Mozilla Firefox billboard, San Francisco
Today we’re living more of our lives online than ever before. This gives Mozilla the opportunity to build freedom and user sovereignty into more areas of life. At the same time, advances in mobile technology move us toward several parallel worlds, each controlled by different giant commercial entities.
We have seen these kinds of threats before. Mozilla was born out of this type of environment, as a reaction to an online world that was full of promise and potential - but was then threatened by a few giant companies limiting consumer choice, interoperability and the overall health of the Web. We faced and won that challenge together then, and we need to face it again in this new era.
A Competitive World
Firefox demonstrated just how important browsers are, and now other players have entered the market. Competition is good - it makes all of us do our best — but it’s important to remember that the reasons for building Web browsers are significantly different from one company to the next. Mozilla is unique in that we build Firefox to provide an independent offering focused solely on individual experience and the overall good of the Web.
“Mozilla is unique in that we build Firefox to provide an independent offering focused solely on individual experience and the overall good of the Web.”
To remain competitive in this space, Mozilla has a variety of activities underway:
The first is making Firefox better. In the past, it took Mozilla 18 months or so to deliver new features. This year we moved to a six-week release cycle to keep our product updated more effectively. We are now delivering innovative Web technologies, not every year, but every few weeks. We are shipping new technologies like CSS Animations, Web Sockets, tear-off animation, and WebGL to hundreds of millions of users and all in record time. There’s more work to be done to make sure the new schedule works for everyone, but we’ve overcome the great hurdle of changing a process that served us well during our first decade.
We also began including Android as a first tier platform along with our desktop platforms. This important shift has helped reinforce the expansion of Mozilla’s mission to the next phase of the Web. In this new setting, Firefox is not only a browser on your desktop but evolves to be a trusted environment where a user has a consistent set of core controls over his or her experience, regardless of device.
As part of that ongoing effort to put people in control of their Web experiences, we developed the “Do Not Track” feature in Firefox for both desktop and mobile. Industry support quickly followed. Apple and Microsoft implemented the same solution into their browsers. The United States Federal Trade Commission publicly supported Do Not Track, and the Vice President of the European Commission called for adoption of Do Not Track by 2012. We intend to build on our work in this area, and will continue to act as an advocate for the user, exploring new ways to bring transparency and user control to online user data collection methods.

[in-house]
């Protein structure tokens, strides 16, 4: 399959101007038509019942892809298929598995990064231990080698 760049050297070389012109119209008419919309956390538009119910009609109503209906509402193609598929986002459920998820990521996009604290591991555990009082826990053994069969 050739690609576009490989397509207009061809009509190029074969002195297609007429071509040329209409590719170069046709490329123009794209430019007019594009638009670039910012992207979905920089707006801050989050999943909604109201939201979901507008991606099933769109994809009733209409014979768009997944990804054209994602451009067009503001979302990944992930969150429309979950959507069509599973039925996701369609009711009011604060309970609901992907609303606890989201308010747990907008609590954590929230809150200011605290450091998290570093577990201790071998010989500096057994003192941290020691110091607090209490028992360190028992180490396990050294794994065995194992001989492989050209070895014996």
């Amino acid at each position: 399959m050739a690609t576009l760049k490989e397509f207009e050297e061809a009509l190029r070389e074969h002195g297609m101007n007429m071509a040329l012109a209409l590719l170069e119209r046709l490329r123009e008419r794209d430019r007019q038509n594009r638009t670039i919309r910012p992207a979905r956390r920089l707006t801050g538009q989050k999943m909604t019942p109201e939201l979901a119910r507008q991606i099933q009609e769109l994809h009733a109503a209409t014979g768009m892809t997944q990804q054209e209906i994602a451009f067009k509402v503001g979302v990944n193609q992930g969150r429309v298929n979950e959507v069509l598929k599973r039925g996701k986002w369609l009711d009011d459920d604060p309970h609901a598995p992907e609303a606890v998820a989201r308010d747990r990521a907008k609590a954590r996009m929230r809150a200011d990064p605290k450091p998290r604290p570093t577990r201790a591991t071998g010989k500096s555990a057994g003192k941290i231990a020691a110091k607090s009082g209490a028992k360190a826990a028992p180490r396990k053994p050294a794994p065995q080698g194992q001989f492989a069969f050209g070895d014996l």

Firefox is and will continue to be a fundamental lever in driving and advancing the Web with key Mozilla values of openness, transparency and interoperability.
Improving Web Capabilities
Mozilla has long been at the forefront of making the Web a more capable, rich and compelling platform. We continue this leadership today.
Today’s Web needs an open source, standards-based platform for universally accessible, decentralized, customized identity on the Web. Mozilla has set about building it, with the BrowserID project as a first step. Browser ID is a secure, decentralized, open source, cross-browser way to sign onto websites using your email address.
Apps represent a new, convenient way of interacting with the Internet, but they lack a number of the features that are great about the Web. The Mozilla open app ecosystem will let users take their apps with them across platforms and devices. It will bridge contact lists and social graphs from different providers across the Web. It will allow users to discover apps in open and flexible ways, just as we discover other content on the Web.
Mozilla’s education programs are designed to inspire a new generation of Webmakers. The School of Webcraft teaches open Web development skills through peer-to-peer collaboration, community and mentorship. The Mozilla Hackasaurus program teaches youth the building blocks of Web technology and development. Mozilla is also developing new approaches to recognizing online learning through our Open Badges project.
Mozilla supports programs and tools that bring openness and innovation to online media. These include Web Made Movies, an open video lab joining filmmakers and Web developers. Mozilla’s partnership with the Knight Foundation similarly brings together Web innovators, journalists and respected news organizations to drive innovation in journalism. Mozilla also supports projects like Universal Subtitles, the Open Video Alliance and the Bay Area Video Coalition.
ReMo Work Week in Paris
WebFWD (Web Forward) is Mozilla’s incubator program. We bring together WebFWD Fellows, groups of builders and innovators of the next great Web advancements and provide them with a space at Mozilla, close mentorship from many leaders in the technology space and other world-class resources that help move the Web forward, together.
Boot to Gecko
Mozilla recently launched Boot to Gecko, an initiative intended to bring the underlying platform of the Web to mobile devices. The goal is to build a complete, standalone operating system based on open Web technologies and to create a better basis for future applications on mobile and desktop.
We also have a set of initiatives to further empower the Mozilla community, which is described in the next section.